The role of inflammation in the formation of multi-drug resistant lineages of E. coli

Connor, Christopher ORCID: 0000-0002-1761-2412 (2022). The role of inflammation in the formation of multi-drug resistant lineages of E. coli. University of Birmingham. Ph.D.

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E. coli exists as a commensal in the gastrointestinal tract of humans and other animals but can also cause severe disease in humans. Pathogenic E. coli that infect sites outside of the intestine are called extra-intestinal pathogenic E. coli (ExPEC) and are the most common cause of urinary tract infections (UTI). ExPEC can also cause soft tissue infections, blood stream infections and meningitis all of which can be severe life threatening diseases. ExPEC infections are further complicated by antimicrobial resistance (AMR) with ExPEC infections increasingly presenting as multi-drug resistant (MDR) limiting the number of effective therapies. Curiously AMR in ExPEC is not uniform, instead specific clones are responsible for the majority of resistant infections. For example the spread of the AMR gene CTX-M has been attributed to a single ExPEC clone called ST131 which frequently causes UTI in humans. These MDR clones are adept at colonising healthy individuals with international travellers frequently importing MDR E. coli upon their return, resulting in onward trans- mission within households. Understanding why AMR is concentrated in specific clones and how these clones transmit between healthy individuals can help combat the spread of MDR pathogens. Previous pangenomic analysis has identified that genes involved in anaerobic metabolism exhibit increased variation in ST131 compared to other ExPEC lineages. Expanding on this previous analysis we identify a significant link between metabolism and carriage of AMR genes, specifically MDR lineages of E. coli display an increased abundance of genes associated with core energy metabolism and carbohydrate utilisation. Invading pathogenic bacteria are known to compete with resident gut commensals for limited nutrients and so have evolved mechanisms to out-compete commensals. The host inflammatory response can inadvertently provide a novel set of compounds which enteric pathogens have adapted to exploit. We hypothesise that our observed metabolic signature in MDR ExPEC is evidence that they are also using compounds derived from the host inflammatory response. Testing this hypothesis we demonstrate that an MDR ST131 strain out-competes a commensal strain, isolated from a healthy human, in nutrient limited media under in vitro conditions. We further demonstrate that an MDR ST131 strain is able to out-compete a commensal strain when introduced into a germ-free mouse. The MDR ST131 is not only able to out-compete a commensal but also displace a resident commensal in a pre-colonised mouse. Displacement of the resident commensal occurs within 48 hours when mice are co-housed, with the ST131 strain becoming the dominant strain in all mice. Lastly, mice that are colonised by ST131 have elevated levels of pro-inflammatory cytokines in their caecum compared to commensally colonised mice. This thesis highlights the importance of metabolism in the evolution of MDR lineages of E. coli and contributes towards a greater understanding of how these pathogens spread.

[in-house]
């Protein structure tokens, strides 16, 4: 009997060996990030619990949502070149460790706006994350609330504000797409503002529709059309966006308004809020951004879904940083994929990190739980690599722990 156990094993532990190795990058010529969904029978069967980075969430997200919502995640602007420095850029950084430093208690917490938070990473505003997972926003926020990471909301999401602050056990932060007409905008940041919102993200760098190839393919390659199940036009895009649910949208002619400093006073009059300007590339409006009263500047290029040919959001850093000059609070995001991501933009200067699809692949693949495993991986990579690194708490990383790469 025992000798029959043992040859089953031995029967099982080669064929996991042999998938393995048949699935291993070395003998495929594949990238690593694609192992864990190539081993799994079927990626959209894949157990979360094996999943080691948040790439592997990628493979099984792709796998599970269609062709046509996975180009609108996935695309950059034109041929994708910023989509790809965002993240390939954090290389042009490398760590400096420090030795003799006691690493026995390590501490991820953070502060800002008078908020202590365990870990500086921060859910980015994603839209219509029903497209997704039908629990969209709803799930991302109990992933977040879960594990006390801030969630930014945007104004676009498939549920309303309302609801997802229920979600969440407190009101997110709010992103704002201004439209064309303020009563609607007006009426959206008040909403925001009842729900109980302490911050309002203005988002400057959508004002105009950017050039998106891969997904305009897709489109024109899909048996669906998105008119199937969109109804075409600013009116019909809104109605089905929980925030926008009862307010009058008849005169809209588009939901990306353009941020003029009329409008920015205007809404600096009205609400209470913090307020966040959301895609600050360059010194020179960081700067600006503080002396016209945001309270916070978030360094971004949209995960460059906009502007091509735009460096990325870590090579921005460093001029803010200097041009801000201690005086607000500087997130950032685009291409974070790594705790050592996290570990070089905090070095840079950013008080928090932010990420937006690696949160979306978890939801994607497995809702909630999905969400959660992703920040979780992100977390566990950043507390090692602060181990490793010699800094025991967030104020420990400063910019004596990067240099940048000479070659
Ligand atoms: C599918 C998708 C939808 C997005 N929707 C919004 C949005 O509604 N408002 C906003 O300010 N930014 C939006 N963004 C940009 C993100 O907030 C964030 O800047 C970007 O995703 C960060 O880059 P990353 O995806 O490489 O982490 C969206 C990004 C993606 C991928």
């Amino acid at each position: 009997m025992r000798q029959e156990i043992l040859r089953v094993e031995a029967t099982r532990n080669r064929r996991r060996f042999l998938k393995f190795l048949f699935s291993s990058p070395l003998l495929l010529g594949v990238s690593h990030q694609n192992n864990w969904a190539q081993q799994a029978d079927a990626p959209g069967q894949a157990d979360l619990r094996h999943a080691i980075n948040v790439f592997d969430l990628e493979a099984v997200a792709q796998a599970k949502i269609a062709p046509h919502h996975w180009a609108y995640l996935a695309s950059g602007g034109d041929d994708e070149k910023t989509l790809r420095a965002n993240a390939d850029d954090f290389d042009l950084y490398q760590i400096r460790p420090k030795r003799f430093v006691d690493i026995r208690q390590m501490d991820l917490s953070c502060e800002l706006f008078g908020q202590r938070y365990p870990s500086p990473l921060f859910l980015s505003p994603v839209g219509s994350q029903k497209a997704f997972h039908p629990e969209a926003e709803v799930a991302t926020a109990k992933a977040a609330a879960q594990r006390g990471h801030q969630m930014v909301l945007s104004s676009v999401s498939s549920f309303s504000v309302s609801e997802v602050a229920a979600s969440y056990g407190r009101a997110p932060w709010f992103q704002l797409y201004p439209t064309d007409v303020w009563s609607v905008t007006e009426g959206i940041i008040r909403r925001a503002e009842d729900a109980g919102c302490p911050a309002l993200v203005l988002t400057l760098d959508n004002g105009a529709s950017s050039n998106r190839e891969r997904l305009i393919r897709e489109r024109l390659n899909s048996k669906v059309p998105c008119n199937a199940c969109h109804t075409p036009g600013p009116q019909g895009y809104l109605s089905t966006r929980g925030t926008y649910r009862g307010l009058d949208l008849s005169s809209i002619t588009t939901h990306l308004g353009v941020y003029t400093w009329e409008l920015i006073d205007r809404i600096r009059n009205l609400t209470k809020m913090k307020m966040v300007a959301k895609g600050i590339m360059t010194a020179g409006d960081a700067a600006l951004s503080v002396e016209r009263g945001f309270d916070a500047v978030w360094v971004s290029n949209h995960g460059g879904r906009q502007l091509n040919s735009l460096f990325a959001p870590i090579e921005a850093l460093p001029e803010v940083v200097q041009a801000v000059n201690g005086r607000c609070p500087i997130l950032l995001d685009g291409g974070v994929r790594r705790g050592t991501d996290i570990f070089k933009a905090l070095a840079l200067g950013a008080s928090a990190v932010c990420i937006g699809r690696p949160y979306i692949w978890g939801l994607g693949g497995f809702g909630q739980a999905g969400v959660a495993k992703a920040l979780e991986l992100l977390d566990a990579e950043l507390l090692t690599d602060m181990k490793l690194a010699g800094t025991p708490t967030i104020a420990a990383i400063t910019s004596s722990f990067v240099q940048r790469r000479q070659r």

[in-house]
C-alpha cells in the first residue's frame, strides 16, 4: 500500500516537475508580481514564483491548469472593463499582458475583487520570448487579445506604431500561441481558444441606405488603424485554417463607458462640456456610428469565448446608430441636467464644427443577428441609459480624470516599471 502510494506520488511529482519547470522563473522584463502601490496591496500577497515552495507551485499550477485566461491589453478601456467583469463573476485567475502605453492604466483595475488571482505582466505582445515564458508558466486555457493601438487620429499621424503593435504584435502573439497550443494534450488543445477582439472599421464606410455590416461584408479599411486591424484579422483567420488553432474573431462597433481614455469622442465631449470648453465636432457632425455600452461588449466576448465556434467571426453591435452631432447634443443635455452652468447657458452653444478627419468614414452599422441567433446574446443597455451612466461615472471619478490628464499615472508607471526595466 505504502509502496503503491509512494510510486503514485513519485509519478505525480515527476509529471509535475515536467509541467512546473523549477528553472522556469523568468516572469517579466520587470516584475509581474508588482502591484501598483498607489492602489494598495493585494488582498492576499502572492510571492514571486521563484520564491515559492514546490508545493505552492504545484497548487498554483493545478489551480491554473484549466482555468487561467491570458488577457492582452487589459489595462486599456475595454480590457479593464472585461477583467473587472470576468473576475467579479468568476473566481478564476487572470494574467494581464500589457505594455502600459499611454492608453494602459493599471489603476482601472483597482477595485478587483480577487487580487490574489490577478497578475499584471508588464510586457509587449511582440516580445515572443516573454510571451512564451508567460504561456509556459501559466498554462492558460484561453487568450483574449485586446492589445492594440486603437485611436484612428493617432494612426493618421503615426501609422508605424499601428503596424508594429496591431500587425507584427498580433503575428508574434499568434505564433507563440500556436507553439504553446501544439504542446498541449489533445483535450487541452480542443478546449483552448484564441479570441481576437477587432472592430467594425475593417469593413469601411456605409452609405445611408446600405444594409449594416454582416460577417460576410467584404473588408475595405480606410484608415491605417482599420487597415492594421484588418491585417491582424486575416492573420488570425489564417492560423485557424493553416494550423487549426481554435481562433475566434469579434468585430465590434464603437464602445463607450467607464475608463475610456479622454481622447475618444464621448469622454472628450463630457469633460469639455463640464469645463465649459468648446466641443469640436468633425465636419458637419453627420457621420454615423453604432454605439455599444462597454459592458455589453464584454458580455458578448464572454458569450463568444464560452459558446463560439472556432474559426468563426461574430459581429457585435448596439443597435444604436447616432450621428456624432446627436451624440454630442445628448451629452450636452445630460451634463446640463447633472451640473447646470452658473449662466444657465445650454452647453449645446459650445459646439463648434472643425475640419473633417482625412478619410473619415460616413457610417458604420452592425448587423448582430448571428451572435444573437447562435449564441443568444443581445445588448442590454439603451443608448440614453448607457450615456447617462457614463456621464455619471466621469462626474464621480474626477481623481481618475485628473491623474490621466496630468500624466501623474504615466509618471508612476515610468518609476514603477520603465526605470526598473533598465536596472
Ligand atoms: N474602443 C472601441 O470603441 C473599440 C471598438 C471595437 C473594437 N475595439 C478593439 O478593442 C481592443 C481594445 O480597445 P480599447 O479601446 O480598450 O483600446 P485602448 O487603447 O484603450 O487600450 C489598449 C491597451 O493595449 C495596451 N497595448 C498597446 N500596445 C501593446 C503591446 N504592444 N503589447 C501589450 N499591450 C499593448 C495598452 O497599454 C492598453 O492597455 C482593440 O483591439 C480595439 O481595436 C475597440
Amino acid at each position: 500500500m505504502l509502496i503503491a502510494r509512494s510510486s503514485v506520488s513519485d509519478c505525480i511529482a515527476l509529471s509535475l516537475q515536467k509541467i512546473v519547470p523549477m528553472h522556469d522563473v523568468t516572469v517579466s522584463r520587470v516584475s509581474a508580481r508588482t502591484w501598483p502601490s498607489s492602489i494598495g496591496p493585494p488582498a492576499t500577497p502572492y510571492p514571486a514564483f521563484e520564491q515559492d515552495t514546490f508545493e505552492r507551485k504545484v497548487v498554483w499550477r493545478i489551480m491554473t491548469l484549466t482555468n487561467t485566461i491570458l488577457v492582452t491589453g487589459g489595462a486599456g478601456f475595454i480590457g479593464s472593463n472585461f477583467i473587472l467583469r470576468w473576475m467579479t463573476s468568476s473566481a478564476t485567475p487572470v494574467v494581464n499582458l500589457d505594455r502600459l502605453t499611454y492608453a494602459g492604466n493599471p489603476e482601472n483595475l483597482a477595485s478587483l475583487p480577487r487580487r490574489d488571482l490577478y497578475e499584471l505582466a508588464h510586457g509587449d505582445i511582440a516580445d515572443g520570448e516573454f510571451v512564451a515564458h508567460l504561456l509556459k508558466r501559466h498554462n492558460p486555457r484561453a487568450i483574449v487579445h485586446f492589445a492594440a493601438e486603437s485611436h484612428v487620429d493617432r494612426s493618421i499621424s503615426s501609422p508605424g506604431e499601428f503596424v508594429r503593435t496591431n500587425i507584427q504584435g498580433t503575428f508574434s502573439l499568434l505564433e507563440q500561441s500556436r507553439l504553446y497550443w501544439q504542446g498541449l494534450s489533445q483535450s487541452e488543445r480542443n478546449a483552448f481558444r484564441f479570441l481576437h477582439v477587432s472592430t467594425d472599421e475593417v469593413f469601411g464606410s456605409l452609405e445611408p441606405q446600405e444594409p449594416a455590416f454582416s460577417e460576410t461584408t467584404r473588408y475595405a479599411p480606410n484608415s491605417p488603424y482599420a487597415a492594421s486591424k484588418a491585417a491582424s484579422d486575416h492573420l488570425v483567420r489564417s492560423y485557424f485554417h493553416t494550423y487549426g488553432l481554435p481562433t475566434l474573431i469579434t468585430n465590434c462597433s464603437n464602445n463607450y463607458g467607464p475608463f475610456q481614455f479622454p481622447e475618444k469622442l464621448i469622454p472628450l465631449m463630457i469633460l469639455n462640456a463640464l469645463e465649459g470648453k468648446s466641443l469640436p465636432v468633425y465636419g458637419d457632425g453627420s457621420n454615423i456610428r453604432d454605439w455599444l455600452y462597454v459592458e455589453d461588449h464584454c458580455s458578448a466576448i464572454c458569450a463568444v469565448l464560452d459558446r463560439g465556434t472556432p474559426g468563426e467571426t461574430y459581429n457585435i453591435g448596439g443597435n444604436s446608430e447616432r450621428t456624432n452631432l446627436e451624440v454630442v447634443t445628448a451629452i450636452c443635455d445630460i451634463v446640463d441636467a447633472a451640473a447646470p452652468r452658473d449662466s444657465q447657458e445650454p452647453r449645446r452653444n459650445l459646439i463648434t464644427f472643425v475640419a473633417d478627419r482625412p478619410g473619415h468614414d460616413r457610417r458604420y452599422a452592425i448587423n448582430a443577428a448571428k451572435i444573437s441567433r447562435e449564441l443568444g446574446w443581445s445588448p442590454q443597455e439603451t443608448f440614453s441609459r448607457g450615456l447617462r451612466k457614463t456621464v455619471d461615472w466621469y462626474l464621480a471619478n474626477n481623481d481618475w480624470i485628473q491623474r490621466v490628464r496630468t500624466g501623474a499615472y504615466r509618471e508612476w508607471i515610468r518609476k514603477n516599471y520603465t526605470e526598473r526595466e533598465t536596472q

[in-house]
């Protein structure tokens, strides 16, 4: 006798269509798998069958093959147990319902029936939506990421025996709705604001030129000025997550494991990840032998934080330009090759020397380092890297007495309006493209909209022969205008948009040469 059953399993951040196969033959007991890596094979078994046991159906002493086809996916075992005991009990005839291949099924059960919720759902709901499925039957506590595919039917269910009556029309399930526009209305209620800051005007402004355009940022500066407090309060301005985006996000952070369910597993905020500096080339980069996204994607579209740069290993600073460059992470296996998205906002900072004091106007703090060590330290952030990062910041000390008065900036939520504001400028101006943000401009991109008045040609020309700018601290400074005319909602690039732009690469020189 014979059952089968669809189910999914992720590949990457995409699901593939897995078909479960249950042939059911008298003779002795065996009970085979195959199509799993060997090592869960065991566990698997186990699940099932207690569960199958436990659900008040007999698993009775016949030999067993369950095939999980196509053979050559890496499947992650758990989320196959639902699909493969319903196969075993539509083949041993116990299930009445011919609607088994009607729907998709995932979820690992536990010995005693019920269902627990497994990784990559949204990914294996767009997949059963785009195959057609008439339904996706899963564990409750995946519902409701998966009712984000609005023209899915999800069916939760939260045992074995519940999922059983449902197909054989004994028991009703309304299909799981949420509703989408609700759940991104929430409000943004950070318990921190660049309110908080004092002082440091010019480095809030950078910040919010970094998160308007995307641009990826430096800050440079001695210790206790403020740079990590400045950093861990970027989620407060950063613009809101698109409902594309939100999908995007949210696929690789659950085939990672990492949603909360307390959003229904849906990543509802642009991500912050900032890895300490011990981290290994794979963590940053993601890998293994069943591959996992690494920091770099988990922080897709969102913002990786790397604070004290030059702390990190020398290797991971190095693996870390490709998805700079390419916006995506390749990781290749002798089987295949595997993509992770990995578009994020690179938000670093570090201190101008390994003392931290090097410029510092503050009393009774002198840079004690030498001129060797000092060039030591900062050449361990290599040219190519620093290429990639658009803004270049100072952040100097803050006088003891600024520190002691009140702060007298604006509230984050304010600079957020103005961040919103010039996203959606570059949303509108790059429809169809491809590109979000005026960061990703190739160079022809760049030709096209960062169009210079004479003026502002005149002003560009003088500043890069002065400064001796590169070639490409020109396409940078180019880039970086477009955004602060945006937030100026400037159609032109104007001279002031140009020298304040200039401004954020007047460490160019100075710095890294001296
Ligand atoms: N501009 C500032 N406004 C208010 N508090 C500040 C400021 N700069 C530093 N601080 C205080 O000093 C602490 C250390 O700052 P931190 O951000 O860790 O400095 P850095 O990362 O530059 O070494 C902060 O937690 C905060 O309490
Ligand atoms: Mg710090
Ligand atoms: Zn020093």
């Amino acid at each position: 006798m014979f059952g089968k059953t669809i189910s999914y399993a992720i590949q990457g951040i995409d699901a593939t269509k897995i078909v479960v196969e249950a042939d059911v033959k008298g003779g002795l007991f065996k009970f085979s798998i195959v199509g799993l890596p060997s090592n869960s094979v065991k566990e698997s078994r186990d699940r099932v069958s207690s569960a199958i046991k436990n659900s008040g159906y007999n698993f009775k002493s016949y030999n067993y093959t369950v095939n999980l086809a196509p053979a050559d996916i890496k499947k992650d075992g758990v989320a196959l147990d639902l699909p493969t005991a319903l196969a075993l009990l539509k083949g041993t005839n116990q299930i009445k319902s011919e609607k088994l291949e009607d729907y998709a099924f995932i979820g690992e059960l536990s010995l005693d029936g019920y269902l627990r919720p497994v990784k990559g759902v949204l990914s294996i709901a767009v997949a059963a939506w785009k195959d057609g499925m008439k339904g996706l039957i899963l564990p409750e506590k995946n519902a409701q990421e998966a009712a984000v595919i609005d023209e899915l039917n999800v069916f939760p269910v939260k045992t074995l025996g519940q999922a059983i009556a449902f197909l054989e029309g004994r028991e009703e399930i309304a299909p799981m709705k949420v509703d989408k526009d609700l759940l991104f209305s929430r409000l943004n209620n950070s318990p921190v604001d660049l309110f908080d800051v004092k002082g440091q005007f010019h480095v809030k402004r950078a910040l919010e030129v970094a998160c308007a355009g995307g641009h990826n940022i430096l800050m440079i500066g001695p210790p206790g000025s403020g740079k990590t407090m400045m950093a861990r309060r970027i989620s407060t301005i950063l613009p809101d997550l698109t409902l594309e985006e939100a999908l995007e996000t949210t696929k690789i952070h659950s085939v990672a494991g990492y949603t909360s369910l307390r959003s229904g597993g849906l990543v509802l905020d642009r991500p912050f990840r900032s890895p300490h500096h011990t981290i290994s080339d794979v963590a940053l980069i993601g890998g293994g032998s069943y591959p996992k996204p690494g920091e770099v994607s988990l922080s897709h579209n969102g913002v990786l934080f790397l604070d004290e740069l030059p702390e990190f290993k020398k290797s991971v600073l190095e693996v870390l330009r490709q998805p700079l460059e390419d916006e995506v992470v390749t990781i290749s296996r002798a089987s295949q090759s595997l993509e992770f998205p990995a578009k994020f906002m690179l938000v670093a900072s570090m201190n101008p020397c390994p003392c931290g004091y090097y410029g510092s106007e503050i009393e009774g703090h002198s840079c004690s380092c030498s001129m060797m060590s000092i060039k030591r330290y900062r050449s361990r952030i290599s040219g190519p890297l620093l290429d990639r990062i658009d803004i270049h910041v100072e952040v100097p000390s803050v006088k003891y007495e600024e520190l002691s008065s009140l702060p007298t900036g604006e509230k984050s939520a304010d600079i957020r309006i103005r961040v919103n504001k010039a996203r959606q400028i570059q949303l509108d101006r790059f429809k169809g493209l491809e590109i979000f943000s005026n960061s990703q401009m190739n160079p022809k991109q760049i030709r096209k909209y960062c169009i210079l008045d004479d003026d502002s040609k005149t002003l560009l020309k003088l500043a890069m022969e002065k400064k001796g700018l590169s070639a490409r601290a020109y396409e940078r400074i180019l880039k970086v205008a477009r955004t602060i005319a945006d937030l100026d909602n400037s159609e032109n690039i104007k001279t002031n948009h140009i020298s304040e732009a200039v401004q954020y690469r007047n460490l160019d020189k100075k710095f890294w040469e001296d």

Type of Work: Thesis (Doctorates > Ph.D.)
Award Type: Doctorates > Ph.D.
May, Robin
Licence: All rights reserved
College/Faculty: Colleges (2008 onwards) > College of Medical & Dental Sciences
School or Department: Institute of Microbiology and Infection
Funders: Wellcome Trust
Subjects: Q Science > QR Microbiology


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